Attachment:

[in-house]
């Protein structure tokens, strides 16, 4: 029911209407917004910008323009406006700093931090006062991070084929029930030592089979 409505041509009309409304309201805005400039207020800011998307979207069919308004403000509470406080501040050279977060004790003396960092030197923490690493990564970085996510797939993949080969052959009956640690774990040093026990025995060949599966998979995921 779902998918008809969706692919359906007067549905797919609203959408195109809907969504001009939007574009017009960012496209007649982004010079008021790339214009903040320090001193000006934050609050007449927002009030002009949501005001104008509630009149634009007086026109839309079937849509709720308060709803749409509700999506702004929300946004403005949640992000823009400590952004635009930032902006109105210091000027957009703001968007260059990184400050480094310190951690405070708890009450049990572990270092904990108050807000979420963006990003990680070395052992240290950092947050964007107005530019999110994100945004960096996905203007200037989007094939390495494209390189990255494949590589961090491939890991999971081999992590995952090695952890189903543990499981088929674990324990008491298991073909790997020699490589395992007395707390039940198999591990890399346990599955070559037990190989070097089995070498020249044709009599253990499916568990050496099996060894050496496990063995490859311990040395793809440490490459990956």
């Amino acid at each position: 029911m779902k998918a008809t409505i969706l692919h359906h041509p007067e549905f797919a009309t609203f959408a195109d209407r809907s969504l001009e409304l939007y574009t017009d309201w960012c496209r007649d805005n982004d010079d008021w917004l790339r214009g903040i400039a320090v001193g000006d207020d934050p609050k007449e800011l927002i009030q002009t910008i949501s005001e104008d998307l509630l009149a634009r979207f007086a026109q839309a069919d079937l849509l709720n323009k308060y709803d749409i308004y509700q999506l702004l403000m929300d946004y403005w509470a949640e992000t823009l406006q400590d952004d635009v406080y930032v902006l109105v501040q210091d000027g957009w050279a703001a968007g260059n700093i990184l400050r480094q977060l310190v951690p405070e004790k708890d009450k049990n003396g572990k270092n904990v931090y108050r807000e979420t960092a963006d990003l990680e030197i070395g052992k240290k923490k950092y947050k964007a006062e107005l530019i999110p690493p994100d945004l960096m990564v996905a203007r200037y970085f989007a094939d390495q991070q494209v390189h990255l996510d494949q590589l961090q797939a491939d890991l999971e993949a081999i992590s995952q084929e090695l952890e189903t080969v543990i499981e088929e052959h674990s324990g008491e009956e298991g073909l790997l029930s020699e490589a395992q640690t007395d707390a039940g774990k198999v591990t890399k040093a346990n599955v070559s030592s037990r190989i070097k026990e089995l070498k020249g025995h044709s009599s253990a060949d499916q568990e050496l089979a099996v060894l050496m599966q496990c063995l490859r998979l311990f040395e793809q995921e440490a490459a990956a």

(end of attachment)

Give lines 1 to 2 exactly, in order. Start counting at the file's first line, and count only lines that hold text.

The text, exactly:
[in-house]
């Protein structure tokens, strides 16, 4: 029911209407917004910008323009406006700093931090006062991070084929029930030592089979 409505041509009309409304309201805005400039207020800011998307979207069919308004403000509470406080501040050279977060004790003396960092030197923490690493990564970085996510797939993949080969052959009956640690774990040093026990025995060949599966998979995921 779902998918008809969706692919359906007067549905797919609203959408195109809907969504001009939007574009017009960012496209007649982004010079008021790339214009903040320090001193000006934050609050007449927002009030002009949501005001104008509630009149634009007086026109839309079937849509709720308060709803749409509700999506702004929300946004403005949640992000823009400590952004635009930032902006109105210091000027957009703001968007260059990184400050480094310190951690405070708890009450049990572990270092904990108050807000979420963006990003990680070395052992240290950092947050964007107005530019999110994100945004960096996905203007200037989007094939390495494209390189990255494949590589961090491939890991999971081999992590995952090695952890189903543990499981088929674990324990008491298991073909790997020699490589395992007395707390039940198999591990890399346990599955070559037990190989070097089995070498020249044709009599253990499916568990050496099996060894050496496990063995490859311990040395793809440490490459990956």